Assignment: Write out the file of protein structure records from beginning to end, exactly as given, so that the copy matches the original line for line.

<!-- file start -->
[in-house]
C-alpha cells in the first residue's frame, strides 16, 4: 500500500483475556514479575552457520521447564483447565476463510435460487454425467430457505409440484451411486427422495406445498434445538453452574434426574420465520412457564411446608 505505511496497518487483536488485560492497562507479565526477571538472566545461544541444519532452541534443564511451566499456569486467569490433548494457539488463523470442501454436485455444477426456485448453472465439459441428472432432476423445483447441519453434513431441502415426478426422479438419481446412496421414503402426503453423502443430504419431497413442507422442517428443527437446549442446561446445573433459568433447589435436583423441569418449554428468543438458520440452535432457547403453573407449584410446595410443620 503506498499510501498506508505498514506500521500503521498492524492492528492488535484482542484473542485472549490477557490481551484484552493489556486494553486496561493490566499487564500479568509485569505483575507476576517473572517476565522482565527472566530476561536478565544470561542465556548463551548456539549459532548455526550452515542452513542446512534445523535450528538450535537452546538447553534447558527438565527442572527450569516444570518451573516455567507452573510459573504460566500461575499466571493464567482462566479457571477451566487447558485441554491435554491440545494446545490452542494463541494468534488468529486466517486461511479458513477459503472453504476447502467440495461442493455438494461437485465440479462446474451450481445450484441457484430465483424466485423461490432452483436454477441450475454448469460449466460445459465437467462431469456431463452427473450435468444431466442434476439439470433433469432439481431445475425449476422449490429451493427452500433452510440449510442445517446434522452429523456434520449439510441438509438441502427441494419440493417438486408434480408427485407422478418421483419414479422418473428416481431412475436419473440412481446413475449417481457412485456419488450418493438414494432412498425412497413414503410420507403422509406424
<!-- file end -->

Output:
[in-house]
C-alpha cells in the first residue's frame, strides 16, 4: 500500500483475556514479575552457520521447564483447565476463510435460487454425467430457505409440484451411486427422495406445498434445538453452574434426574420465520412457564411446608 505505511496497518487483536488485560492497562507479565526477571538472566545461544541444519532452541534443564511451566499456569486467569490433548494457539488463523470442501454436485455444477426456485448453472465439459441428472432432476423445483447441519453434513431441502415426478426422479438419481446412496421414503402426503453423502443430504419431497413442507422442517428443527437446549442446561446445573433459568433447589435436583423441569418449554428468543438458520440452535432457547403453573407449584410446595410443620 503506498499510501498506508505498514506500521500503521498492524492492528492488535484482542484473542485472549490477557490481551484484552493489556486494553486496561493490566499487564500479568509485569505483575507476576517473572517476565522482565527472566530476561536478565544470561542465556548463551548456539549459532548455526550452515542452513542446512534445523535450528538450535537452546538447553534447558527438565527442572527450569516444570518451573516455567507452573510459573504460566500461575499466571493464567482462566479457571477451566487447558485441554491435554491440545494446545490452542494463541494468534488468529486466517486461511479458513477459503472453504476447502467440495461442493455438494461437485465440479462446474451450481445450484441457484430465483424466485423461490432452483436454477441450475454448469460449466460445459465437467462431469456431463452427473450435468444431466442434476439439470433433469432439481431445475425449476422449490429451493427452500433452510440449510442445517446434522452429523456434520449439510441438509438441502427441494419440493417438486408434480408427485407422478418421483419414479422418473428416481431412475436419473440412481446413475449417481457412485456419488450418493438414494432412498425412497413414503410420507403422509406424